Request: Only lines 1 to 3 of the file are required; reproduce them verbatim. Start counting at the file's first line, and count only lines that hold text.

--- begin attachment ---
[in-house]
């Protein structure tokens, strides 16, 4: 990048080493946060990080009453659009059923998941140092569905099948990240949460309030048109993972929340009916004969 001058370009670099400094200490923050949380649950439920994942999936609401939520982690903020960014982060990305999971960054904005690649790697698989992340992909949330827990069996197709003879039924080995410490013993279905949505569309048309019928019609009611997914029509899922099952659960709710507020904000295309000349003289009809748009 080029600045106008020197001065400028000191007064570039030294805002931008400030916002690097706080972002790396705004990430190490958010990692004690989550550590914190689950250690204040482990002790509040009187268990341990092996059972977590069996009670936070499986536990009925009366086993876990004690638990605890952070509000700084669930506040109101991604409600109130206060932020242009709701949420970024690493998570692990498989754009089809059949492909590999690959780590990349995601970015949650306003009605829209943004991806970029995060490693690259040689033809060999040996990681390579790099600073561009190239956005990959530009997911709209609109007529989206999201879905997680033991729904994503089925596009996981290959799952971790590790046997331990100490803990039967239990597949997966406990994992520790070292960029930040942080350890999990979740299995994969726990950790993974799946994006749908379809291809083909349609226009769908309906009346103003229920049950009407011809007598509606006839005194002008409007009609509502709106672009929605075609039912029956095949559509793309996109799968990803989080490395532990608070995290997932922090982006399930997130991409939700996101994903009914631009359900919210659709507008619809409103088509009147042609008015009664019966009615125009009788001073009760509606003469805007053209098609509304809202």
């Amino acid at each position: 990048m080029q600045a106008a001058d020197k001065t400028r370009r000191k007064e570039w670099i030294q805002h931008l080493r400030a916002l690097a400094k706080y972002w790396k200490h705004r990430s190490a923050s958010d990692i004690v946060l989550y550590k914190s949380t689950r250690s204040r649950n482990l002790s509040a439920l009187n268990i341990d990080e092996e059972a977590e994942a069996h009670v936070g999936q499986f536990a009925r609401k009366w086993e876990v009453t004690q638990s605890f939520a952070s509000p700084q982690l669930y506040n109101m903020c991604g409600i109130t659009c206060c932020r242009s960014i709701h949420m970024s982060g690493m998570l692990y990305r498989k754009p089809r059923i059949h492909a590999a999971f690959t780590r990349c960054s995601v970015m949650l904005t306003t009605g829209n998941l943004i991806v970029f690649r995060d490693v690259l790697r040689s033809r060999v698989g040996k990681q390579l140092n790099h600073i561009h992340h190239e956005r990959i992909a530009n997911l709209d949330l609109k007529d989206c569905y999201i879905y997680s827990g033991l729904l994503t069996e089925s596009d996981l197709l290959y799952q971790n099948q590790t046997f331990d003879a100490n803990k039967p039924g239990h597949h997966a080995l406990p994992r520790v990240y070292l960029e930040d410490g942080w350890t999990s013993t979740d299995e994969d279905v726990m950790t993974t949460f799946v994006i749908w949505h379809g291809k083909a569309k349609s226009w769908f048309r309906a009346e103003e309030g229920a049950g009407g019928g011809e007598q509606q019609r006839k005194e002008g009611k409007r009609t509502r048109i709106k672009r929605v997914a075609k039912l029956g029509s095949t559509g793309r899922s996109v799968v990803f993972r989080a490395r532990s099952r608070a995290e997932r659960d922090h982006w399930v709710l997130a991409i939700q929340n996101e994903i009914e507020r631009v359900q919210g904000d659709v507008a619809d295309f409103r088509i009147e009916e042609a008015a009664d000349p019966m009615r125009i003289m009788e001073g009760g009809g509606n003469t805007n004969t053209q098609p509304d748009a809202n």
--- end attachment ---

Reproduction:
[in-house]
């Protein structure tokens, strides 16, 4: 990048080493946060990080009453659009059923998941140092569905099948990240949460309030048109993972929340009916004969 001058370009670099400094200490923050949380649950439920994942999936609401939520982690903020960014982060990305999971960054904005690649790697698989992340992909949330827990069996197709003879039924080995410490013993279905949505569309048309019928019609009611997914029509899922099952659960709710507020904000295309000349003289009809748009 080029600045106008020197001065400028000191007064570039030294805002931008400030916002690097706080972002790396705004990430190490958010990692004690989550550590914190689950250690204040482990002790509040009187268990341990092996059972977590069996009670936070499986536990009925009366086993876990004690638990605890952070509000700084669930506040109101991604409600109130206060932020242009709701949420970024690493998570692990498989754009089809059949492909590999690959780590990349995601970015949650306003009605829209943004991806970029995060490693690259040689033809060999040996990681390579790099600073561009190239956005990959530009997911709209609109007529989206999201879905997680033991729904994503089925596009996981290959799952971790590790046997331990100490803990039967239990597949997966406990994992520790070292960029930040942080350890999990979740299995994969726990950790993974799946994006749908379809291809083909349609226009769908309906009346103003229920049950009407011809007598509606006839005194002008409007009609509502709106672009929605075609039912029956095949559509793309996109799968990803989080490395532990608070995290997932922090982006399930997130991409939700996101994903009914631009359900919210659709507008619809409103088509009147042609008015009664019966009615125009009788001073009760509606003469805007053209098609509304809202």
């Amino acid at each position: 990048m080029q600045a106008a001058d020197k001065t400028r370009r000191k007064e570039w670099i030294q805002h931008l080493r400030a916002l690097a400094k706080y972002w790396k200490h705004r990430s190490a923050s958010d990692i004690v946060l989550y550590k914190s949380t689950r250690s204040r649950n482990l002790s509040a439920l009187n268990i341990d990080e092996e059972a977590e994942a069996h009670v936070g999936q499986f536990a009925r609401k009366w086993e876990v009453t004690q638990s605890f939520a952070s509000p700084q982690l669930y506040n109101m903020c991604g409600i109130t659009c206060c932020r242009s960014i709701h949420m970024s982060g690493m998570l692990y990305r498989k754009p089809r059923i059949h492909a590999a999971f690959t780590r990349c960054s995601v970015m949650l904005t306003t009605g829209n998941l943004i991806v970029f690649r995060d490693v690259l790697r040689s033809r060999v698989g040996k990681q390579l140092n790099h600073i561009h992340h190239e956005r990959i992909a530009n997911l709209d949330l609109k007529d989206c569905y999201i879905y997680s827990g033991l729904l994503t069996e089925s596009d996981l197709l290959y799952q971790n099948q590790t046997f331990d003879a100490n803990k039967p039924g239990h597949h997966a080995l406990p994992r520790v990240y070292l960029e930040d410490g942080w350890t999990s013993t979740d299995e994969d279905v726990m950790t993974t949460f799946v994006i749908w949505h379809g291809k083909a569309k349609s226009w769908f048309r309906a009346e103003e309030g229920a049950g009407g019928g011809e007598q509606q019609r006839k005194e002008g009611k409007r009609t509502r048109i709106k672009r929605v997914a075609k039912l029956g029509s095949t559509g793309r899922s996109v799968v990803f993972r989080a490395r532990s099952r608070a995290e997932r659960d922090h982006w399930v709710l997130a991409i939700q929340n996101e994903i009914e507020r631009v359900q919210g904000d659709v507008a619809d295309f409103r088509i009147e009916e042609a008015a009664d000349p019966m009615r125009i003289m009788e001073g009760g009809g509606n003469t805007n004969t053209q098609p509304d748009a809202n």